“For me? Don’t be tiresome. I told you… We have nothing more to talk about.”
“Oh, yes. I think we do.” She tapped her fingernail three times on the stack of black Marvelous Marvin’s shopping bags and whispered, “Dinkle, Dinkle, Catzenwinkle.”
Tom disappeared. The top shopping bag now displayed the image of a vivid orange striped cat with round glowing eyes, staring wildly from its paper prison.
Jenny carried the bag to the counter. “I’ll take this one.” She paid for the bag and left the store. Back home, Jenny poured another glass of wine, filled a plate with crackers and cheese and summoned her feline friends.
They came from under the table, from the top of the sofa, from under the bed, off the fireplace mantle, stretching and yawning. Like four spokes of a wheel, black, brown, white and tan, they circled the shopping bag decorated with the vivid face of the cat with glowing eyes.
Jenny sipped her wine and tossed each cat a bite of cheese, grasped the shopping bag and tipped it upside down, “This is Tom,” she said.
Out spilled a carrot-orange striped cat onto the floor. He gazed wildly around the room, his big round eyes filled with terror… The four cats nibbled their cheese and watched the newcomer with some amusement.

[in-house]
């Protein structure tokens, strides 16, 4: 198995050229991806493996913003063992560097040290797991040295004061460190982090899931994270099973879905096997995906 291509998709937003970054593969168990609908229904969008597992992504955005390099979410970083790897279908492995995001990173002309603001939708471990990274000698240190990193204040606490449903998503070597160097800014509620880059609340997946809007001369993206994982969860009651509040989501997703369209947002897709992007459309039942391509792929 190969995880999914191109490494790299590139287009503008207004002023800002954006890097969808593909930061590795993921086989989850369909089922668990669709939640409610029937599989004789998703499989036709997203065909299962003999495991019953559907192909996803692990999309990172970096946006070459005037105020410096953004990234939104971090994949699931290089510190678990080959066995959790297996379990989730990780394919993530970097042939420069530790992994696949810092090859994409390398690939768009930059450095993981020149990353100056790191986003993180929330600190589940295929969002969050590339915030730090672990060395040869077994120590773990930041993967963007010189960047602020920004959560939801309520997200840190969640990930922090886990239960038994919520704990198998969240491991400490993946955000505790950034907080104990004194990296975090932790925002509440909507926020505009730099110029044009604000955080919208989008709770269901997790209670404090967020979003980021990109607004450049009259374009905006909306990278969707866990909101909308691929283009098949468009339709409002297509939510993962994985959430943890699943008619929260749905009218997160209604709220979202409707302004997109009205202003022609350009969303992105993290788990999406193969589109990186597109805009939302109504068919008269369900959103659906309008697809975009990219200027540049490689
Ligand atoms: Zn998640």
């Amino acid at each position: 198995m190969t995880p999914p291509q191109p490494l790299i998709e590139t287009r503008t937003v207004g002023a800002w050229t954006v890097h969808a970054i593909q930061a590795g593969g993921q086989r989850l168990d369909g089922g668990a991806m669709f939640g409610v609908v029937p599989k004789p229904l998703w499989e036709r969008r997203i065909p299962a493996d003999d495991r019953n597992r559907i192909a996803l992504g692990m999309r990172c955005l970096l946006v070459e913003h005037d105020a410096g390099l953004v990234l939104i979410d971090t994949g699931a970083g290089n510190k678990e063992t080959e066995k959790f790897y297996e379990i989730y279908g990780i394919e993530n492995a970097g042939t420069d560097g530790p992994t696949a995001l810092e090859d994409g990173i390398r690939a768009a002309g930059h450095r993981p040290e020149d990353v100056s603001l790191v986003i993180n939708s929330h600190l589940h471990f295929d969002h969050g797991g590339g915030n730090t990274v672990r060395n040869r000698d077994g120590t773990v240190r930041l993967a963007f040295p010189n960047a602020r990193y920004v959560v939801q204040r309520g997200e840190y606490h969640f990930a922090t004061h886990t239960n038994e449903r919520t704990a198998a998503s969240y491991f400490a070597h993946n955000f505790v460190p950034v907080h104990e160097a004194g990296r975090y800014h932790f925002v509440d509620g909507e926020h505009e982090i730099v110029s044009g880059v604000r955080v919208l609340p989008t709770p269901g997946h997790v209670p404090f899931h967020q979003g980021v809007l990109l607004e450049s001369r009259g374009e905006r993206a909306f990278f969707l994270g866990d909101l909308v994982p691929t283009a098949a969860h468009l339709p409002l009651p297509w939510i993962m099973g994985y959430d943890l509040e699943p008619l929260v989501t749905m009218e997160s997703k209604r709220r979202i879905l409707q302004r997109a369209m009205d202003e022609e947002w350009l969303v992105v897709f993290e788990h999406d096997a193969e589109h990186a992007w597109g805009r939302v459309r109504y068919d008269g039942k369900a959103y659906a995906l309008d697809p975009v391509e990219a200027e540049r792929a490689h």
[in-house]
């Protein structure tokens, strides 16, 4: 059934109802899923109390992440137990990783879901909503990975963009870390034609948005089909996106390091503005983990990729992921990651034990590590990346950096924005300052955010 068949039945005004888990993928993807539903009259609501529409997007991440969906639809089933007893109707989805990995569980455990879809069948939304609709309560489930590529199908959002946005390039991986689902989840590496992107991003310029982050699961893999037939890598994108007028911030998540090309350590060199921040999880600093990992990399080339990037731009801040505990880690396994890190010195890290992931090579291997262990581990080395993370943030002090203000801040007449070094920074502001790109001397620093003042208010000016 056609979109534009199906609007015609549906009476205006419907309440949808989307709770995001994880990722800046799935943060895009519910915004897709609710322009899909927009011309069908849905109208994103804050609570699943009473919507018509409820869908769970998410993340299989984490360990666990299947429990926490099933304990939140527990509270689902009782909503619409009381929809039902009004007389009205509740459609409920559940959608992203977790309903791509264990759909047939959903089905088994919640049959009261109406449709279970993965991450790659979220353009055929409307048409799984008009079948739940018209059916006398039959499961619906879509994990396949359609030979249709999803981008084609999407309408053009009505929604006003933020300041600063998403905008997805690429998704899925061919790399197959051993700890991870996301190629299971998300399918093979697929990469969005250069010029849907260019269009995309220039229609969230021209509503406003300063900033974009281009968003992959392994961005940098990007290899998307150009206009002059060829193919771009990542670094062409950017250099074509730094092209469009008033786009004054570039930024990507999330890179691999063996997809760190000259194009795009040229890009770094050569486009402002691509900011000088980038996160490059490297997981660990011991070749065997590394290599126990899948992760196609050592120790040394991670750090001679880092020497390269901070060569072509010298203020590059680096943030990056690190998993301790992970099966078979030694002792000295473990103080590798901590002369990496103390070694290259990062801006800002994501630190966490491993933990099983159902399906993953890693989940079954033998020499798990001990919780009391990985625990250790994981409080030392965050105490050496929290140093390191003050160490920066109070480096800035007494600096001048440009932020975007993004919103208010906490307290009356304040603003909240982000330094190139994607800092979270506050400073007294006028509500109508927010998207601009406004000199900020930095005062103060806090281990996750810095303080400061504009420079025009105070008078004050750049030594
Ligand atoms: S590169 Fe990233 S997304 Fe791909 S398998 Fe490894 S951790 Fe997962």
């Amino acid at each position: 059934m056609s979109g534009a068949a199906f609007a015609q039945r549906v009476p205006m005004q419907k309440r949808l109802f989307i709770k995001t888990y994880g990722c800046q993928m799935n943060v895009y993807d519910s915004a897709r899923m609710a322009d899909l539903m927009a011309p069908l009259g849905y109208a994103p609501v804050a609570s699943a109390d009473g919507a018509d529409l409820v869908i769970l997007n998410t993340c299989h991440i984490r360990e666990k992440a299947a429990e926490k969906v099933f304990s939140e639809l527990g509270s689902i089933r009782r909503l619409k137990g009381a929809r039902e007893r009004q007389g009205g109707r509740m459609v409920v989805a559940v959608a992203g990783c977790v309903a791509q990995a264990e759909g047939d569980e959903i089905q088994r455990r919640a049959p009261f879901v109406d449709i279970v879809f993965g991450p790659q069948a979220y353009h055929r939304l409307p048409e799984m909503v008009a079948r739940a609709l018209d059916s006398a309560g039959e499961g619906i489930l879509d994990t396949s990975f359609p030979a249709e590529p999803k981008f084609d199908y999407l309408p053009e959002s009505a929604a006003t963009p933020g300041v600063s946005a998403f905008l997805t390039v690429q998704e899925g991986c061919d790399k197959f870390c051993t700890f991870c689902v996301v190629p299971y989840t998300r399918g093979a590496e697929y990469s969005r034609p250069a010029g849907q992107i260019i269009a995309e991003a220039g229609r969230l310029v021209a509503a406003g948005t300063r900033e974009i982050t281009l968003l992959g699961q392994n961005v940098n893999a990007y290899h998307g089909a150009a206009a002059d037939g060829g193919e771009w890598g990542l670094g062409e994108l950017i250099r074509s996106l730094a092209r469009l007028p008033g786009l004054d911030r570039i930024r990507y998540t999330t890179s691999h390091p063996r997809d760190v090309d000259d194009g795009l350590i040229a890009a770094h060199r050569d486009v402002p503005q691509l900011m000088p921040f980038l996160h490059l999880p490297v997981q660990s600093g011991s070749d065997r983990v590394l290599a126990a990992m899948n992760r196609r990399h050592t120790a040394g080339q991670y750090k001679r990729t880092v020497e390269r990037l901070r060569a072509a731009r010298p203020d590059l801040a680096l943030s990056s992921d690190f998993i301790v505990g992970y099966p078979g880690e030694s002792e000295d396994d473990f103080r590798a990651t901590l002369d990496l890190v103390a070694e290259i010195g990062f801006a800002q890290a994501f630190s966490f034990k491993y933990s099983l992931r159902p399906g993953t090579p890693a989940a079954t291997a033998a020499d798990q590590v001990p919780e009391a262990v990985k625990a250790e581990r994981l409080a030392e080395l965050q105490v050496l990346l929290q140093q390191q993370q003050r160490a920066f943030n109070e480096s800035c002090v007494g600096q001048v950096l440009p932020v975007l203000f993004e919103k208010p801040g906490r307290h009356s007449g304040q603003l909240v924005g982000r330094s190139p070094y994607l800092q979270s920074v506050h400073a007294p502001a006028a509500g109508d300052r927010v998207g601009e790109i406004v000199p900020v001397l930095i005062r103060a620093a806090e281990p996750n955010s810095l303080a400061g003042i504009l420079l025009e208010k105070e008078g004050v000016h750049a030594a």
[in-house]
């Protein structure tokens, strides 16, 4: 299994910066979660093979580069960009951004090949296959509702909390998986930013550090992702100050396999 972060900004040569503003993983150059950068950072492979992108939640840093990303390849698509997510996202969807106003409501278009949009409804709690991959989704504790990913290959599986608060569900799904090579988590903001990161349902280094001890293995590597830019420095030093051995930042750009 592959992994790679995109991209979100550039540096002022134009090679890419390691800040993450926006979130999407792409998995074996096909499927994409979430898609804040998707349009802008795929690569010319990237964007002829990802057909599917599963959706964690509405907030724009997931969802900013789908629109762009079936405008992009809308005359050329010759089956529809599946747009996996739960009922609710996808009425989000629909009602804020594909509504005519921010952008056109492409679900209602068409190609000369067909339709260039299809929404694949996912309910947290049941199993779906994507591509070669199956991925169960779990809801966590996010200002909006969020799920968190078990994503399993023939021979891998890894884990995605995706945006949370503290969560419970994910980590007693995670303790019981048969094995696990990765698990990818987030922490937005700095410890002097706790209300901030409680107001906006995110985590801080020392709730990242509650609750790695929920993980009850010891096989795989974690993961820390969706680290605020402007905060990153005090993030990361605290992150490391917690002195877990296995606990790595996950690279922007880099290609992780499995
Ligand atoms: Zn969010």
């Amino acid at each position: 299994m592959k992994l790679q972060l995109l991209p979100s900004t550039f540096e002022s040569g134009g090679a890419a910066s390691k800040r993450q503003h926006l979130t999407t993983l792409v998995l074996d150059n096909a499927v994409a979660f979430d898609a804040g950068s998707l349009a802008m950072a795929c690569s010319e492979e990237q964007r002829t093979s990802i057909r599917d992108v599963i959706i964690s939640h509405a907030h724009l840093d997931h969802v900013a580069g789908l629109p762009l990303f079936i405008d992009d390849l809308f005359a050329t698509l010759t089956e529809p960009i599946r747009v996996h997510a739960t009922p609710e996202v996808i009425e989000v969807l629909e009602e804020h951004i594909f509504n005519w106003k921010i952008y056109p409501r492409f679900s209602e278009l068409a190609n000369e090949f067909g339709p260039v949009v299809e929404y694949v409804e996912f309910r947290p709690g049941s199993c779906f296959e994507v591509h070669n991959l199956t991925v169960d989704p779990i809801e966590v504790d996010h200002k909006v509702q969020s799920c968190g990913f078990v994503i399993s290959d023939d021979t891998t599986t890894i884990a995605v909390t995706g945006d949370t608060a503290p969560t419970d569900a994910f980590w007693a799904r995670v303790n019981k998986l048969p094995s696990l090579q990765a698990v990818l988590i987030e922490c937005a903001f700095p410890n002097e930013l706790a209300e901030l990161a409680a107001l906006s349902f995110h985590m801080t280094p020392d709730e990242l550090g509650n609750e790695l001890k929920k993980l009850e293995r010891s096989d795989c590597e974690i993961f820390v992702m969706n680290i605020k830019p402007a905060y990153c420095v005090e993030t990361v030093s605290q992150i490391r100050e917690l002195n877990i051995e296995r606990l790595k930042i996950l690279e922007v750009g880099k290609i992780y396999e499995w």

“Welcome your new changeling companion. Tom has come to live with us.” Jenny tossed Tom a bite of cheese, folded the shopping bag, and shoved it into the wastebasket.
Based on true facts regarding a FULL MOON on Halloween...a fiction story. Midnight Madness
Even six weeks after the World Trade Center attack on September 11, 2001, the nation continued to mourn the loss of over 3000 innocent victims when two airplanes crashed into the towers.
Several days ago, the editor of the Sacramento Daily Sun editor burst into my office. “Clive,” he said. “Pack your bags. You’re going to Salem, Massachusetts, to cover their Halloween celebration. Let’s give the subscribers something to think about besides the 9/11 tragedy.”
He had me at, ‘pack your bags!’ With yet another gut-wrenching editorial in my computer about the 341 firemen lost in the Towers, I was up for anything to get away from the twenty-four-seven news cycle.